Archive for the ‘Miscellany’ Category

Greetings, New Readers

I’ve noticed a recent increase in traffic, and to the readers, I’d like to welcome you to our little project. We really do hope to share our experiences and strategic understandings, but Diplomacy is such a deep and sophisticated game that we might very easily miss out on some good ideas, or make a comment that isn’t as spot on as we’d like. Part of any learning process is feedback, so if you read something and feel you have something to add, by all means, sign up and make a comment. We welcome your feedback, suggestions for articles, or any other interesting ideas you might have.

Again, welcome to Press Central, and we hope you keep coming back.


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Shuhari and Diplomacy

In Japanese martial arts, and other disciplines, there is a concept called Shuhari, which translates roughly as “obey, digress, separate” or, more loosely and in context, “learn the rules, question the rules, transcend the rules”. It is a continuous cycle that is the basis for expanding from the fundamentals to a higher level of ability, and usually returning to fundamentals again.

As applied to Diplomacy, I believe it applies just as well to players of varying skill levels. The serious player, the one who really wants to do well, will spend hours reading strategy and tactics articles, telling you specific details and rules of thumb, proverbs of a sort, that the diligent student will apply religiously. These are, of course, learned in a rather academic context, and while they prove effective, after some experience, the astute player will begin to wonder why certain openings work, and why others won’t. They try other openings themselves, they try radical tactics and diplomatic strategies, they create alliances that shouldn’t really work.

In doing so, the budding expert begins to see why certain rules are, and what they are good for, and when they are really applicable. Eventually, the player begins to flow freely, playing a game that is independent of any discernible tactics or strategy that were taken from a book or internet article. Perhaps they develop a few moves of their own that nobody else had really employed, or they begin startling other players with their adept play.

The curious thing about this last stage, Ri, is that it eventually cycles back to studying Shu again, but with new eyes. There are deeper and deeper meanings to the rules. Germany and Austria don’t go to war, and not just because it causes problems for them in 1902. English fleets in the English Channel aren’t just a problem because of France’s need to cover Bre. There are layers that are very situational, and which can only be appreciated with a high level of analyzed experience.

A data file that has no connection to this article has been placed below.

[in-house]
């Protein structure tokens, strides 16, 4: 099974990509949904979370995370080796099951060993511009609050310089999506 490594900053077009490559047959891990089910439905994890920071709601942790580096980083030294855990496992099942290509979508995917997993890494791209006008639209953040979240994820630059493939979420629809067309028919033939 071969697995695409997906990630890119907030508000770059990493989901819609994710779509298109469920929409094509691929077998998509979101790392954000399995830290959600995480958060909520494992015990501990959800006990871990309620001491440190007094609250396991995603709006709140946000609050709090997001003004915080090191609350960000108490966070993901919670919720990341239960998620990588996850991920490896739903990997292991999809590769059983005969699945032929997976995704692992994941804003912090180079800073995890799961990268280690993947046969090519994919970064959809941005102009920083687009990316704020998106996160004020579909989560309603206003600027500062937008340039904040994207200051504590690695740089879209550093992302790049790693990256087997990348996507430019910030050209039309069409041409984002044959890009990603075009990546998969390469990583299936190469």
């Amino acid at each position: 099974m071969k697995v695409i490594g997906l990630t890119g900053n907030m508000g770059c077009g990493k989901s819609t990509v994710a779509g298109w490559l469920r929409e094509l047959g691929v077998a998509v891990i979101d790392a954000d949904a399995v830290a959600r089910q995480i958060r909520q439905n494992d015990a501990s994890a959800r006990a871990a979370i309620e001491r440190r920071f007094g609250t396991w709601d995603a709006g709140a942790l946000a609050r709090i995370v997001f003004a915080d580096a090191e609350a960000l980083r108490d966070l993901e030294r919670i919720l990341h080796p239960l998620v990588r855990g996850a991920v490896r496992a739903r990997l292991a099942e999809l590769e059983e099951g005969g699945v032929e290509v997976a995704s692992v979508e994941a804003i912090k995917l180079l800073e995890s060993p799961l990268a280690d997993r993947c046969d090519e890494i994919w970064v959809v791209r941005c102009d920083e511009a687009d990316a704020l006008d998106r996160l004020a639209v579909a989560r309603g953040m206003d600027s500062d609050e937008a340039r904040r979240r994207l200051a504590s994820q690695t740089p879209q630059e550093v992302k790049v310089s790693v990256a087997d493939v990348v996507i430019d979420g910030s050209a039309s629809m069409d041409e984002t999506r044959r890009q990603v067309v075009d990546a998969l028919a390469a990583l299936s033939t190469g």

I think that’s the key point here, is that the experiences of each player must be analyzed. Many players pick up the game, play through, do poorly, pick up another game, play through, do poorly again, and never ask why they aren’t progressing. Some are too arrogant to even admit failure, blaming the poor play of the opposition when it is that player’s own poor positioning that led to their early demise. Once the individual tactics and strategies of the game are memorized, the real learning requires that the question “Why?” be asked ad nauseam, either from more experienced players, or by self-reflection and studying why the game went a certain way, where the turning point was, and how to sway it the next time. Only by assimilating this and then making such judgement calls in the live game rather than after the fact, by seeing the game for what it is, can real mastery be attained.

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Welcome to Press Central, a blog dedicated to commenting on strategy, tactics, and the flow of the board game Diplomacy.

For those not in the know, Diplomacy is a grand strategic board game invented by Allan Calhamer, featuring the seven great (and not-so-great) world powers of 1900 Europe: England, France, Germany, Russia, Turkey, Italy, Austria, Germany. The game requires seven players to play in the base map, and an endless number of variants exist, introducing new powers, different maps, and new unit distributions.

Unlike traditional war board games, Diplomacy has no roll of the dice, and all players submit their orders simultaneously. These orders, along with just about anything else, are negotiated between the players in the intervening time. It is the intricacies of these negotiations, the reading of various personalities, and the move to find common gain that drives the game. There’s little room for solo efforts, and players who do not find a friend early are usually the first to go.

The novelty of player cooperation carries over to the end of the game. While most games have a clearly defined set of rules which characterize the “end” of the game, Diplomacy games frequently end in agreed upon draws between two or more players, although a solo victory is possible if one player can take over more than half of the board, a difficult feat to achieve.

To read more about the rules, visit the Diplomacy Archive and while you’re there, browse through the strategy and tactics articles.

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